Why do giant pandas eat bamboo?

Giant Panda Eat Bamboos, Why

China’s peculiarly rare animals, giant pandas, although mainly vegetarian, still belong to the order of carnivora. In terms of external forms and internal organs, giant pandas are similar to the meat-eating bears. But at the same time, the giant pandas bear the characteristics of raccoons. Indeed, the panda is so mysterious that some taxonomists have set up a specific family branch for the giant pandas alone.

Compared with other Carnivorous animals, the giant panda’s cracked teeth have been degraded, and the molars’ chewing surface has also become wider. Plants are their main  source of food. Regarding the origin and classification status of giant pandas, the academic community has been arguing since 1869. The reason is that, in addition to the fact that the existing giant panda itself is very special in shape and structure, the main problem is the lack of fossil basis.

In the past century, paleontologists have discovered hundreds of places where fossils of giant pandas are buried in Asia and mainly in China. These fossils provide a clearer understanding of the evolutionary history of giant pandas since 2 million years ago. But, whether it is the early Pleistocene giant panda or the late-Pleistocene giant panda , pandas of the distant past are not fundamentally different from the existing giant pandas — at least in terms of the shape and structure of skulls and teeth, except for their different body shapes.

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The giant panda species that lived 2 million years ago is only about half the size of the existing giant panda and is the most primitive species of pandas known to date. According to the dental wear marks and chewing characteristics, it can be inferred that the diet of giant panda species has basically been based on bamboo and other plants, indicating that as early as 2 million years ago, giant pandas were already vegetarian.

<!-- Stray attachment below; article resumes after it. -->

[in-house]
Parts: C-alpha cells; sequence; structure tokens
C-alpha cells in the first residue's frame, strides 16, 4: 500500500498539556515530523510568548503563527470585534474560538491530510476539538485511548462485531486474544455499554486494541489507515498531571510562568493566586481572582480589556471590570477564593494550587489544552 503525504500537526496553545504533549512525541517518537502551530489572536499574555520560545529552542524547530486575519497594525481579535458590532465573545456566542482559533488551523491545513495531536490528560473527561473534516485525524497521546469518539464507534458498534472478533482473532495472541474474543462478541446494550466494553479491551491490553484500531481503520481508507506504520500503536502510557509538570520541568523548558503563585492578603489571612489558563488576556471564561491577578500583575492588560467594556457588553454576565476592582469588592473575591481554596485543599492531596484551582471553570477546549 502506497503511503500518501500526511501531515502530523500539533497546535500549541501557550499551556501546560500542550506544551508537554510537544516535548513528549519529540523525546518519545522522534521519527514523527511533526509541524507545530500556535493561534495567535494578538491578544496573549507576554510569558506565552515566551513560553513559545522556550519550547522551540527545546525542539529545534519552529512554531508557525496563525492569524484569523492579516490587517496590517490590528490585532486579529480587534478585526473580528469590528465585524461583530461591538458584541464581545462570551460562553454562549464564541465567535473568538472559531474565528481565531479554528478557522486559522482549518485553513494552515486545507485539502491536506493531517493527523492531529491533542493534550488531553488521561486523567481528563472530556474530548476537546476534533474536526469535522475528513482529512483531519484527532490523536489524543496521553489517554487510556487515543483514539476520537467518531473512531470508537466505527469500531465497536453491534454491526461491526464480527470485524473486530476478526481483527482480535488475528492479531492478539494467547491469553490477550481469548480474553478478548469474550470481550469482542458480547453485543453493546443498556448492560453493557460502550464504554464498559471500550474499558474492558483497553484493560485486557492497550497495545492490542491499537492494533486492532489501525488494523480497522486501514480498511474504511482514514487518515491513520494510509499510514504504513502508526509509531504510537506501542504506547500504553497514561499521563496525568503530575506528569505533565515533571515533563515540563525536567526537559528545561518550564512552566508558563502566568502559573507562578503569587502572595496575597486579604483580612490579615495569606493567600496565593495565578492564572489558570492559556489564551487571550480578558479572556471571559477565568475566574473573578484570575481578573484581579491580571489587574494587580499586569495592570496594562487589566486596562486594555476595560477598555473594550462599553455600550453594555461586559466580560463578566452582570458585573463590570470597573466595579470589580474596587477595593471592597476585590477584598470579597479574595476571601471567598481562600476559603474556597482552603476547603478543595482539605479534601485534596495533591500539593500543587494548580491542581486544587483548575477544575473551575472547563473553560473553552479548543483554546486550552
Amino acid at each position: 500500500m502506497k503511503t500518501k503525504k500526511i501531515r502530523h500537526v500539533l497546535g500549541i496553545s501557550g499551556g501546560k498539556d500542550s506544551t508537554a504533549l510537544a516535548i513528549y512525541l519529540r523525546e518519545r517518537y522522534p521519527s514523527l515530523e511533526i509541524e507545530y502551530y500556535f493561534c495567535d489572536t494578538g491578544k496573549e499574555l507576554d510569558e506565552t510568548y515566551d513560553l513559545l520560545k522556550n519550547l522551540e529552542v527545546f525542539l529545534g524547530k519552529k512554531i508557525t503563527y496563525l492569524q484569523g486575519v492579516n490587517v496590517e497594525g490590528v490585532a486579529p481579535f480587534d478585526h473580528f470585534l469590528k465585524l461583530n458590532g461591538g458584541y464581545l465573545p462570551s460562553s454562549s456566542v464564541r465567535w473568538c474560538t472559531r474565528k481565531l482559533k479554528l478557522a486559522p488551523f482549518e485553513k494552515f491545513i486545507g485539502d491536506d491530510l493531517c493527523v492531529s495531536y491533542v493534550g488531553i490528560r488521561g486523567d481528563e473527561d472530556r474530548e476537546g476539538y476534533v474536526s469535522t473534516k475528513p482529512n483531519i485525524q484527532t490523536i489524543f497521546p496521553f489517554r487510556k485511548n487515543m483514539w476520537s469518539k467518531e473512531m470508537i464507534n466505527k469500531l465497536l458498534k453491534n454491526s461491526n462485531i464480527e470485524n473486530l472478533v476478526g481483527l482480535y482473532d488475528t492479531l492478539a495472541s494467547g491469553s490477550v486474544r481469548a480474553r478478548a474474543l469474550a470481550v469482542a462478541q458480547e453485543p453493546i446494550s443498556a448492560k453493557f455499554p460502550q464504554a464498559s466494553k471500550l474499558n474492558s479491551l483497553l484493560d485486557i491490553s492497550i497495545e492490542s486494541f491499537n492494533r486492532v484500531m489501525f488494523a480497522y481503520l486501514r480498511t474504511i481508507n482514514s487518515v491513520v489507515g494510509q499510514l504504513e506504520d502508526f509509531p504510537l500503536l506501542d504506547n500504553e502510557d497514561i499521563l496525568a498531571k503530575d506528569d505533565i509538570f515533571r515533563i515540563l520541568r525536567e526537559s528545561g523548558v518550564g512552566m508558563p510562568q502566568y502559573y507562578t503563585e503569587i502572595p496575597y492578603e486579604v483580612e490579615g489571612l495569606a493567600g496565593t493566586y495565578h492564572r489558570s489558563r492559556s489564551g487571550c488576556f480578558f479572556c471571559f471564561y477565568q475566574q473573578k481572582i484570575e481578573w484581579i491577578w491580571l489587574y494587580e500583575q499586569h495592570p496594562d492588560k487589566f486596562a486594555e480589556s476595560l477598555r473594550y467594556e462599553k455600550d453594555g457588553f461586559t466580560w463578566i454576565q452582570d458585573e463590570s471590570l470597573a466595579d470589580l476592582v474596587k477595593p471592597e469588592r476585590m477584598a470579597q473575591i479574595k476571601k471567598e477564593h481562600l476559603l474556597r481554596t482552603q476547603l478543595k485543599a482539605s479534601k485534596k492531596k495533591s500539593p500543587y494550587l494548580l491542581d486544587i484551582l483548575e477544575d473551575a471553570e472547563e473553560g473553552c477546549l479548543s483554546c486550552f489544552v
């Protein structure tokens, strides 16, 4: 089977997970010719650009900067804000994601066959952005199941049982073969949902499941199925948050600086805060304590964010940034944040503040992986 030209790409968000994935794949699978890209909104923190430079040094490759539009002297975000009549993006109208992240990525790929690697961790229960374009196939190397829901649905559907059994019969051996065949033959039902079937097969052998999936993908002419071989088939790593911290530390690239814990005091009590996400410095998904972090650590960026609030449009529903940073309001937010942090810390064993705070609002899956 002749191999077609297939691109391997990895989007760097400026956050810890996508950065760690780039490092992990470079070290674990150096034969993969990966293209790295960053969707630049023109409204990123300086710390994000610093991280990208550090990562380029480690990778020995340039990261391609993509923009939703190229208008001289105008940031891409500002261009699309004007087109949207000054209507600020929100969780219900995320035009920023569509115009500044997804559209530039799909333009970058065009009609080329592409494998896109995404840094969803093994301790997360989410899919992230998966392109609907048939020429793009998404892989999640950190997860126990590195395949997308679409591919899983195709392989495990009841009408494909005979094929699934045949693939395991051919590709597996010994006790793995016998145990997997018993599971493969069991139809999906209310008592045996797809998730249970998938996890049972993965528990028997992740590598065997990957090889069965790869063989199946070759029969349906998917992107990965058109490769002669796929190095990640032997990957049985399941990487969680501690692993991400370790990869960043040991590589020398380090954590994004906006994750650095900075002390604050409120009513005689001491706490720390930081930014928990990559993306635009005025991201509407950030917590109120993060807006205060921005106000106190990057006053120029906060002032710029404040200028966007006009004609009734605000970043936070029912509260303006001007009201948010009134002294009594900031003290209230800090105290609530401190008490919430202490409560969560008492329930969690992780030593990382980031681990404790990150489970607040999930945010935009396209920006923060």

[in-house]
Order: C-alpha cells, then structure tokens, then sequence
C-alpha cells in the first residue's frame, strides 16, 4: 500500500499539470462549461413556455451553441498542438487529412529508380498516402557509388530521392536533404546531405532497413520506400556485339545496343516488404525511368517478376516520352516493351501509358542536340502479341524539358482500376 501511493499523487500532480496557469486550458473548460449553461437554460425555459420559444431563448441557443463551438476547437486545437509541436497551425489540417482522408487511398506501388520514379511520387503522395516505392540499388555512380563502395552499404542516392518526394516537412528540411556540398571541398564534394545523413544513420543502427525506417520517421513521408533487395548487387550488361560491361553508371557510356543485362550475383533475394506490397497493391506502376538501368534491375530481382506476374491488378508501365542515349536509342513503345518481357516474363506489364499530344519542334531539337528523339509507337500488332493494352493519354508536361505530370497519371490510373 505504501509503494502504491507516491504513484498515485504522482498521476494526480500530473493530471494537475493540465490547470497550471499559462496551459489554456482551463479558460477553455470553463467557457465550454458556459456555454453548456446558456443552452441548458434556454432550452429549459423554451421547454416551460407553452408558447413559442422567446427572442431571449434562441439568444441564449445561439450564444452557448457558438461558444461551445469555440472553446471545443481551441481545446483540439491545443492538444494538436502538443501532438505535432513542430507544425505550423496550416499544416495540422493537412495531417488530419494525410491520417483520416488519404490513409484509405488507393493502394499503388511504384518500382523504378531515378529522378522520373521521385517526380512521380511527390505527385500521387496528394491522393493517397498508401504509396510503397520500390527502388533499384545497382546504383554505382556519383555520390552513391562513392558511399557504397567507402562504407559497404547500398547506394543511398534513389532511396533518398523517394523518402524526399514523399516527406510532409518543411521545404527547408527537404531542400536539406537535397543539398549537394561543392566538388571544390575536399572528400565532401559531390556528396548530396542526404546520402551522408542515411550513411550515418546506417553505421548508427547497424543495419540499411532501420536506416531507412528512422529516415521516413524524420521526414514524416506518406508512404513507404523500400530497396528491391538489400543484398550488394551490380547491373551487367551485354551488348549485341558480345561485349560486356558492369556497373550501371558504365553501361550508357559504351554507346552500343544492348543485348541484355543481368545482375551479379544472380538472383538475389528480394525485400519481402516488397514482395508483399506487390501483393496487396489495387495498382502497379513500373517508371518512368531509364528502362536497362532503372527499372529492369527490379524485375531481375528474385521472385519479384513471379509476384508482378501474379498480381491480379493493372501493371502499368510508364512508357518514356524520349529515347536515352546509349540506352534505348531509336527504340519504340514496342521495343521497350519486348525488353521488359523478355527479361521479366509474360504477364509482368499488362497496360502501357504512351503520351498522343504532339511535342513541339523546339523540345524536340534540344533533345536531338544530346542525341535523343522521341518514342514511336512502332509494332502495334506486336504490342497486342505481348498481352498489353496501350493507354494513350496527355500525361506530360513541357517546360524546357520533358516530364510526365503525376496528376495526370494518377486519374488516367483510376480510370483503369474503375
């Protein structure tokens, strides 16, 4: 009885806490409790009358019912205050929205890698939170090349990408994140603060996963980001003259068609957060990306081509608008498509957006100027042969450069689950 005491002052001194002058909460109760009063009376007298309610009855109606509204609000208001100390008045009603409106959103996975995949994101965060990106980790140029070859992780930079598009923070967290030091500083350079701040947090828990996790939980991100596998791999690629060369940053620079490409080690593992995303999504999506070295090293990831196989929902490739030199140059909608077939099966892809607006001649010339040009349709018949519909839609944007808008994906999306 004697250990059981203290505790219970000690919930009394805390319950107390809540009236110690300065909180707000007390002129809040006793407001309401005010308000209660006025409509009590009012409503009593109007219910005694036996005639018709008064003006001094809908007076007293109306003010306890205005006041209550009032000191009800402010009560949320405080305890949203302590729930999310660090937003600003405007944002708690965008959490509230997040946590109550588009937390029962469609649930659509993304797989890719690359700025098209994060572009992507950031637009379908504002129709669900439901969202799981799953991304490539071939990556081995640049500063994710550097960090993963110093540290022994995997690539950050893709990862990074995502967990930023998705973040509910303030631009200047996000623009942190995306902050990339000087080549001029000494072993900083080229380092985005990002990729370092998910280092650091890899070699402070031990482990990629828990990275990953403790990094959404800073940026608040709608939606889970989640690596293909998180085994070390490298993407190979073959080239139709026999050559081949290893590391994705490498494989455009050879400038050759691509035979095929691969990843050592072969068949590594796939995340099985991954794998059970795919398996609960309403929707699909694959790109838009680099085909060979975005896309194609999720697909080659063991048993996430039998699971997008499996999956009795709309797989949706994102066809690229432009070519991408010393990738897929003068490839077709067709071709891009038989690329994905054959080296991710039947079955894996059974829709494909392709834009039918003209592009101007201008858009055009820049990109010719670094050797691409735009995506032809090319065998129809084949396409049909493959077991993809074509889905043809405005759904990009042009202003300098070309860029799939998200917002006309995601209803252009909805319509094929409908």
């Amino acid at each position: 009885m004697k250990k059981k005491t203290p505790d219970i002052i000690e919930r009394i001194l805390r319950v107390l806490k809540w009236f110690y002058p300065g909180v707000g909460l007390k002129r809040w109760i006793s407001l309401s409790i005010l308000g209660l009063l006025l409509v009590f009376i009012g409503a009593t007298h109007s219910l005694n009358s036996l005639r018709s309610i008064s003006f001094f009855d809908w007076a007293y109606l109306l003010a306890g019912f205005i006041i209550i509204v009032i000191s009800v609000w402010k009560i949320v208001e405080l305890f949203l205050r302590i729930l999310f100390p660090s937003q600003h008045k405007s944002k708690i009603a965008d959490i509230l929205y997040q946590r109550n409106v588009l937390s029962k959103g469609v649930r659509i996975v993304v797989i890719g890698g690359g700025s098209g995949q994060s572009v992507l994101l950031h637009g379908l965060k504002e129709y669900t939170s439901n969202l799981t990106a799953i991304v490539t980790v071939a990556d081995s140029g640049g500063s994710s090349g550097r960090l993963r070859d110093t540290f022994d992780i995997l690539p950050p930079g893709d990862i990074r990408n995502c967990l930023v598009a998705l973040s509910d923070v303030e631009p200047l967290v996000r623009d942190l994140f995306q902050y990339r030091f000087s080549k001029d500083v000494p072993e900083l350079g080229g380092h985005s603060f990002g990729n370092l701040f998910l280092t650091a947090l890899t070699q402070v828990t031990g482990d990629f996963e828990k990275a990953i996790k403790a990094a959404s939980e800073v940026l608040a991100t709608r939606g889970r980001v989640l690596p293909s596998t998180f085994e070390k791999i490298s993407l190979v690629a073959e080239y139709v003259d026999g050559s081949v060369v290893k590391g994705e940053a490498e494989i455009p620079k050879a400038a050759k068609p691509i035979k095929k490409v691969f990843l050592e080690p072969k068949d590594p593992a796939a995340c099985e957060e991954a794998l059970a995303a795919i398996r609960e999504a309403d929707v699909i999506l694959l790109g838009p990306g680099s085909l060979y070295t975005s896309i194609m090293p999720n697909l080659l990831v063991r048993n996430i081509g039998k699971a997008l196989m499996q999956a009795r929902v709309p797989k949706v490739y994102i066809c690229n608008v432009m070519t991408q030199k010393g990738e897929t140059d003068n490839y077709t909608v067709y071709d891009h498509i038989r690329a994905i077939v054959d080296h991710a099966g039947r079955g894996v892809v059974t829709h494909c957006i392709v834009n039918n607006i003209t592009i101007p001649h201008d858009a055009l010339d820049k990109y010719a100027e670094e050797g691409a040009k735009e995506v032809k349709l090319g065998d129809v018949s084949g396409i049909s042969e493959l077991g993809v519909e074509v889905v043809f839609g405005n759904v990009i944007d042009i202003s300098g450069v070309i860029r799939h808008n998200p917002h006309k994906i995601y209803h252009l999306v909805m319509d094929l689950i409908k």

But, what exactly did the ancient giant panda look like? Bears that once lived in Eurasia and North America during the Miocene and Pliocene were once seen as having a direct relationship with giant pandas, but they have only a few common features with giant pandas, which has made it difficult for scientists to accept the relationship as evident.

In the meantime, Chinese paleontologists have found some sporadic dental fossils in the brown coal layer in the Chinese province of Yunnan. From the occlusal surface morphology and the structure of these teeth, the panda from whom the teeth came from already possessed the characteristics of a number of existing giant pandas.

This panda was named the first panda, which is the earliest known giant panda ancestor in the world, and somewhat  affirmed the genetic relationship between the giant panda and the bear family. Prior to this, a small number of non-Chinese panda tooth fossils were found in the lignite layer of Europe and Hungary, which were dated to a later time than that of the first panda. However, these pandas are not descendants of the modern giant panda and it is difficult to judge whether they are also the ancestor of the existing giant pandas.

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From the discovered fossils, it’s clear that the giant pandas migrated to Europe and Asia in the late Miocene. The limitation of the distribution of the existing giant pandas then should have begun from the Pliocene. Both the first panda and the non-Chinese pandas came from the brown coal layer. These pandas lived in marshland and therefore could not have fed on bamboos. So when did giant pandas start eating bamboos? Why would they want to eat bamboo anyway? These are still mysteries.

Shakes Gilles

Editor of The Talking Democrat. He enjoys bike riding, kayaking and playing soccer. On a slow weekend, you'll find him with a book by the lake.